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Drivers of automatics are often well-versed in shifting between P, R, N, and D. But many car owners completely forget the L setting and why this gear even exists. So, what does L mean on a gear shift? And what are the best applications of this setting? 

If you don’t know the answers, scroll down as Driverevolve explains all there is to know about this gear mode! 

What Does L Mean On A Gearshift? 

According to the gearbox glossary, L on gear shift means Low, a lower gear setting that stops the gearbox from switching up past 1st or 2nd gear. “L” transmission setting, not to be mistaken for low ranges, has various functions. 

Engine Braking: The Premise For Low Mode 

Learning about engine braking can help you understand the function of the “L” transmission setting.

If you're traveling down the mountain and put your vehicle in N, it will behave like a sled and speed up wildly. Countermeasures such as slamming the brakes are possible, but they risk overheating and wearing down your engine quickly. Downhill driving in N is dangerous, which is why we need engine braking!
Engine braking is the premise of L gear. – Car Deal Page

 If you’re traveling down the mountain and put your vehicle in N, it will behave like a sled and speed up wildly. 

Of course, countermeasures such as slamming the brakes are possible, but they risk overheating and wearing down your engine and brake pads quickly, which is even riskier. 

This is why downhill driving in N is dangerous and where engine braking comes in!

Engine braking happens when the driver lets off the brake pedal, and the car keeps going at a safe and constant speed. 

In detail, when you activate engine braking, your motor shuts down the throttle almost all the way, and powerful suction is developed. This suction sucks a significant amount of potential power and, therefore, successfully slows your car down or maintains a certain velocity.

Downhill drives require engine brakes to keep the vehicle from spinning its tires quicker than the motor can go. Most automobiles can be driven safely at 30 mph downhill without touching the brakes if the stick-shift transmission is in 2nd position.
Engine braking is helpful when driving downhill. – Drive Spark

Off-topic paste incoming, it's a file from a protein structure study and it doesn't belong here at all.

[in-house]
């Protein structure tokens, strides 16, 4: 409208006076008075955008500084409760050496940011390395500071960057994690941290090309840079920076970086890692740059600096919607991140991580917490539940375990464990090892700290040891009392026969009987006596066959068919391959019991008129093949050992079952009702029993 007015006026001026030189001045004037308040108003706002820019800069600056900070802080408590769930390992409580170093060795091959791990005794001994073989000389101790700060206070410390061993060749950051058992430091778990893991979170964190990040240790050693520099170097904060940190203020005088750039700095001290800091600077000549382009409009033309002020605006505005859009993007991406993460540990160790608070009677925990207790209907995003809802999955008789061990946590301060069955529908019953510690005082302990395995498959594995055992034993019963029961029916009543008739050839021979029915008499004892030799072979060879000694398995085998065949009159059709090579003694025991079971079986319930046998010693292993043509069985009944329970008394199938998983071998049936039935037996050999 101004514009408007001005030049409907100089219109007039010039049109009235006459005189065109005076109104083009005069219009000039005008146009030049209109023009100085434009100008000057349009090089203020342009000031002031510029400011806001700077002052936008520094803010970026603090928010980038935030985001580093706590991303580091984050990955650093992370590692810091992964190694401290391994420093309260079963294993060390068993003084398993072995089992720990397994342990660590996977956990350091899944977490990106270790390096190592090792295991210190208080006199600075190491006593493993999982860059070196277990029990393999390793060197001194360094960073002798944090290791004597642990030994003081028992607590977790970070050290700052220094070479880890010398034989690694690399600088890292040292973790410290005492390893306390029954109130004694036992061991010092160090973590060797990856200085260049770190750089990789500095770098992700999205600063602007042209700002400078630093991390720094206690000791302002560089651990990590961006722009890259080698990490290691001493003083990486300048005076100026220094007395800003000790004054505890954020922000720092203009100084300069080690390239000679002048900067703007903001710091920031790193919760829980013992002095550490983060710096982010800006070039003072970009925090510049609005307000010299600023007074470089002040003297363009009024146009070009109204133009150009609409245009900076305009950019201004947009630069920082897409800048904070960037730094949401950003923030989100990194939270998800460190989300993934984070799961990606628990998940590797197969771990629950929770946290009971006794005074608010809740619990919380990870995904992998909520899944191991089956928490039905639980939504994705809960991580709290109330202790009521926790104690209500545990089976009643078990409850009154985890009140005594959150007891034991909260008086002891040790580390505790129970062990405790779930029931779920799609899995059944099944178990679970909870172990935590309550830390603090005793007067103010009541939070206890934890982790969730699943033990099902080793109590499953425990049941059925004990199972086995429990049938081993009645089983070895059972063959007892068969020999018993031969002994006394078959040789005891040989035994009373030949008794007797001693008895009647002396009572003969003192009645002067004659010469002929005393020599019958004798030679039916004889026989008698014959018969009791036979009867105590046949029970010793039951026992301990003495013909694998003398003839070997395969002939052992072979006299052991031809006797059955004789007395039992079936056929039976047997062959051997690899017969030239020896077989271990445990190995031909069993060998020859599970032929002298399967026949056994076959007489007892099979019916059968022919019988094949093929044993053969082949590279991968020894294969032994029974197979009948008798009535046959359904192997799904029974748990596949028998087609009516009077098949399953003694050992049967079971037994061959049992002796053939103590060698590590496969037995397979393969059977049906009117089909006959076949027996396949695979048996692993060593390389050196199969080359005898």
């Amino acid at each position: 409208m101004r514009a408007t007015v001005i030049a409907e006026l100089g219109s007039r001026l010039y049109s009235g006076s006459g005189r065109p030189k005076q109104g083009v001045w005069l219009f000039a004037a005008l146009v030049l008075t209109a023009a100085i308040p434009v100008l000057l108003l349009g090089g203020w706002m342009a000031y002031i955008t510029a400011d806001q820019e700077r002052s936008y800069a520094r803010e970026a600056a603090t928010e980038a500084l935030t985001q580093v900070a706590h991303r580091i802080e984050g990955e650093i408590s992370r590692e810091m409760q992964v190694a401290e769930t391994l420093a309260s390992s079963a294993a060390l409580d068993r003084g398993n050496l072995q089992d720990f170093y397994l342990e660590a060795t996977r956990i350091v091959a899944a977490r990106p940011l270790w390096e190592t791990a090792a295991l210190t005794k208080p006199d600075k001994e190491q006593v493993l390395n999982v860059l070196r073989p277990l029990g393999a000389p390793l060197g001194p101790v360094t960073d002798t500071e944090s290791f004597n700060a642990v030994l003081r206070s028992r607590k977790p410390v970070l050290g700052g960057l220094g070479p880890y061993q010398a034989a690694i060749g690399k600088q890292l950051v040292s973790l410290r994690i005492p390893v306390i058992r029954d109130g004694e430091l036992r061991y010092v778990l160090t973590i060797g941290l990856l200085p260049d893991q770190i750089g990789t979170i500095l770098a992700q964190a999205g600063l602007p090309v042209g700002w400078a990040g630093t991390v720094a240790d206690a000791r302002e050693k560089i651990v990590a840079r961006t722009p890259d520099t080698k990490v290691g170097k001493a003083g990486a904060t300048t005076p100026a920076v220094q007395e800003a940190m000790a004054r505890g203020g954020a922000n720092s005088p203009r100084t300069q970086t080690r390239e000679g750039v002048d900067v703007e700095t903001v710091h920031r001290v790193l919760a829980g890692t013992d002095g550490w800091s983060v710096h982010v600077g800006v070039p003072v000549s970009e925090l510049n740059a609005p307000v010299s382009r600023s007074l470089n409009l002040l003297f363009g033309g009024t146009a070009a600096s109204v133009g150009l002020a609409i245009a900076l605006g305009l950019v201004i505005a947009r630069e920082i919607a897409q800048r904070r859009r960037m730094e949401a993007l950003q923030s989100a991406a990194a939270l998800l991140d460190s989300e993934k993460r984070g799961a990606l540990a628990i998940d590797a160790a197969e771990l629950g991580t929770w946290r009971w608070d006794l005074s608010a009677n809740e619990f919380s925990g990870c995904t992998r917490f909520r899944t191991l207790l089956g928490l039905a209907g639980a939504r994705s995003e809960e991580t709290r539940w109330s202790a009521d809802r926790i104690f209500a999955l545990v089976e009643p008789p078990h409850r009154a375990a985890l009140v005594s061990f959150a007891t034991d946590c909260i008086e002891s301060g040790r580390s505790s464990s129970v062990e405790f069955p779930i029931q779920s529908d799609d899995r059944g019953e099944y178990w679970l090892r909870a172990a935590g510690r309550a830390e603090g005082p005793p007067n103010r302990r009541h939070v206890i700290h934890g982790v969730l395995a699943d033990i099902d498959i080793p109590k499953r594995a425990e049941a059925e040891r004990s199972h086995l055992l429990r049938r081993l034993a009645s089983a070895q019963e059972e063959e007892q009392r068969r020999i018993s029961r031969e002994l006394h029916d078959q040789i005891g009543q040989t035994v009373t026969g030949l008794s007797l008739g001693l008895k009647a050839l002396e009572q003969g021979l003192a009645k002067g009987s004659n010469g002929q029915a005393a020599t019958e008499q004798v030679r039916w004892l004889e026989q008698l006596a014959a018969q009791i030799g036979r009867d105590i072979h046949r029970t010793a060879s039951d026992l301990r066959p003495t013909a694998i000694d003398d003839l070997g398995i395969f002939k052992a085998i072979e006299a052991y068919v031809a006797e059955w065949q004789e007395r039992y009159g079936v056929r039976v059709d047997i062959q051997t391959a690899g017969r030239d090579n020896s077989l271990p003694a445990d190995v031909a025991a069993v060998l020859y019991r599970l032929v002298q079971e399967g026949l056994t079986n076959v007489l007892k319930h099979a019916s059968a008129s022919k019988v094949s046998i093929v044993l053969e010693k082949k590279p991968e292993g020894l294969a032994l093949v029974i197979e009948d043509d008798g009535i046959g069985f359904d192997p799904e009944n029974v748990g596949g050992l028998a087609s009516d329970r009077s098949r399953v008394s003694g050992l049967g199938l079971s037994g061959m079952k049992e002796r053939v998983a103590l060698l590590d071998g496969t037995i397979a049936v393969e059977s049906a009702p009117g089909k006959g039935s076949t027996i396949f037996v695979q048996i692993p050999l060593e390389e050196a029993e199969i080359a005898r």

Downhill drives require engine brakes to keep the vehicle from spinning its tires quicker than the motor can go. Most automobiles can be driven safely at 30 mph downhill without touching the brakes if the stick-shift transmission is in 2nd position.

When the driver chooses the “D” or driving mode, the car’s inbuilt technologies determine what will occur. Advanced technologies in modern autos may detect when a person is losing control on a downward slope and activate hill descent to regain the car’s control.

Older automatic transmissions keep upshifting while you speed, so your motor will never have a chance to help you slow down.

Driving in a lower setting and preventing your gearbox from going up while going downhill will allow your engine to decelerate along with the vehicle. You could quickly access this mode by selecting any lower positions than D on the shifter (“3,” “2,” or “L”).

What Does “L” Gear Mode Do?

Almost all automatic transmissions have a low (or “L”) setting, and some also include a 3rd (or 2nd, or even a 4th) gear. 

When changed to “3,” the gearbox won’t go into any gears lower than the 3rd setting; adjusting it to “2” limits it to the 1st and 2nd positions. In other words, your transmission will not engage in any gear lower than the selected one.

 What Does “L” Gear Mode Do?
The low mode is for downhill driving. – Carscoop

All positions above are the default hill descent options, and you should always select one of them while traveling down a hillside. 

Sticking your vehicle to the “3” gear will also stop it from changing up while heading uphill. This also maintains the high RPM rate and provides peak energy for a steady climb, even if you’re running a low-power car.

If you’re using an automatic gearbox, the “L” setting will only allow drivers to utilize the 1st and, in certain cases, 2nd gear. With this configuration, your car will de-accelerate significantly; thus, if the hill isn’t too steep, the 3rd gear is more than enough to keep things under control.

However, the “L” gear will be a true savior when you’re pulling or carrying heavy items. When heading down the mountain, it becomes considerably more challenging to slow down due to the extra load of those items. 

In this case, by selecting “L,” you will be able to control your car’s downhill velocity using engine braking, ensuring a safe trip downhill.

The Best Scenarios To Use L Mode

Downshifting allows for more control and stability when driving up or down an extremely steep slope. 

If you’re facing a steep climb on a muddy road and in “D” mode, slamming on the gas pedal will cause you to speed past the safe point. If you put the gearbox in “L” and crank up the revs to the sweet spot, you’ll have an easier time climbing.

You should utilize the " L " transmission mode when going downhill and pulling a big load, such as a camper trailer or towed automobile, you should use the "L" transmission mode. This is why 18-wheelers go so slowly down the slopes: they perform the same technique.
Use L gear to control your speed when going downhill. – Toyota UK Magazine